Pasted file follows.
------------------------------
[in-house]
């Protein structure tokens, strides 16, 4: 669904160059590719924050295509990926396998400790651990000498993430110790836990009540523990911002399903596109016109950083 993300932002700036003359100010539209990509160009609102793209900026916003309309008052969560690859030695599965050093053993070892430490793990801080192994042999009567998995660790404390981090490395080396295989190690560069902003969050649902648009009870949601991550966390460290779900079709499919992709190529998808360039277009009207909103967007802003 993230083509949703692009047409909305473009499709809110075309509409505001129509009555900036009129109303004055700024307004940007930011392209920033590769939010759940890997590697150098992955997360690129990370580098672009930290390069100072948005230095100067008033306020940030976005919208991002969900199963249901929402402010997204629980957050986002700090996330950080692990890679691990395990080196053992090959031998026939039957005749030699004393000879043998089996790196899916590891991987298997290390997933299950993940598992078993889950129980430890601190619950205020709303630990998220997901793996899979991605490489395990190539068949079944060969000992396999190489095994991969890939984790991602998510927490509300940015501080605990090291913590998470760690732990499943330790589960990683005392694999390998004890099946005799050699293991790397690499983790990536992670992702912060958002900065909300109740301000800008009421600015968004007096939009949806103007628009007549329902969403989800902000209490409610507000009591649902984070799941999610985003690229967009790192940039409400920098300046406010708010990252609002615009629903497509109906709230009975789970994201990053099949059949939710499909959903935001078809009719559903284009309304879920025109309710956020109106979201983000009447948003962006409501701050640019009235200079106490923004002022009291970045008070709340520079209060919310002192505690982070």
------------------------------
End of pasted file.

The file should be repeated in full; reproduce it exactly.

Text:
[in-house]
């Protein structure tokens, strides 16, 4: 669904160059590719924050295509990926396998400790651990000498993430110790836990009540523990911002399903596109016109950083 993300932002700036003359100010539209990509160009609102793209900026916003309309008052969560690859030695599965050093053993070892430490793990801080192994042999009567998995660790404390981090490395080396295989190690560069902003969050649902648009009870949601991550966390460290779900079709499919992709190529998808360039277009009207909103967007802003 993230083509949703692009047409909305473009499709809110075309509409505001129509009555900036009129109303004055700024307004940007930011392209920033590769939010759940890997590697150098992955997360690129990370580098672009930290390069100072948005230095100067008033306020940030976005919208991002969900199963249901929402402010997204629980957050986002700090996330950080692990890679691990395990080196053992090959031998026939039957005749030699004393000879043998089996790196899916590891991987298997290390997933299950993940598992078993889950129980430890601190619950205020709303630990998220997901793996899979991605490489395990190539068949079944060969000992396999190489095994991969890939984790991602998510927490509300940015501080605990090291913590998470760690732990499943330790589960990683005392694999390998004890099946005799050699293991790397690499983790990536992670992702912060958002900065909300109740301000800008009421600015968004007096939009949806103007628009007549329902969403989800902000209490409610507000009591649902984070799941999610985003690229967009790192940039409400920098300046406010708010990252609002615009629903497509109906709230009975789970994201990053099949059949939710499909959903935001078809009719559903284009309304879920025109309710956020109106979201983000009447948003962006409501701050640019009235200079106490923004002022009291970045008070709340520079209060919310002192505690982070």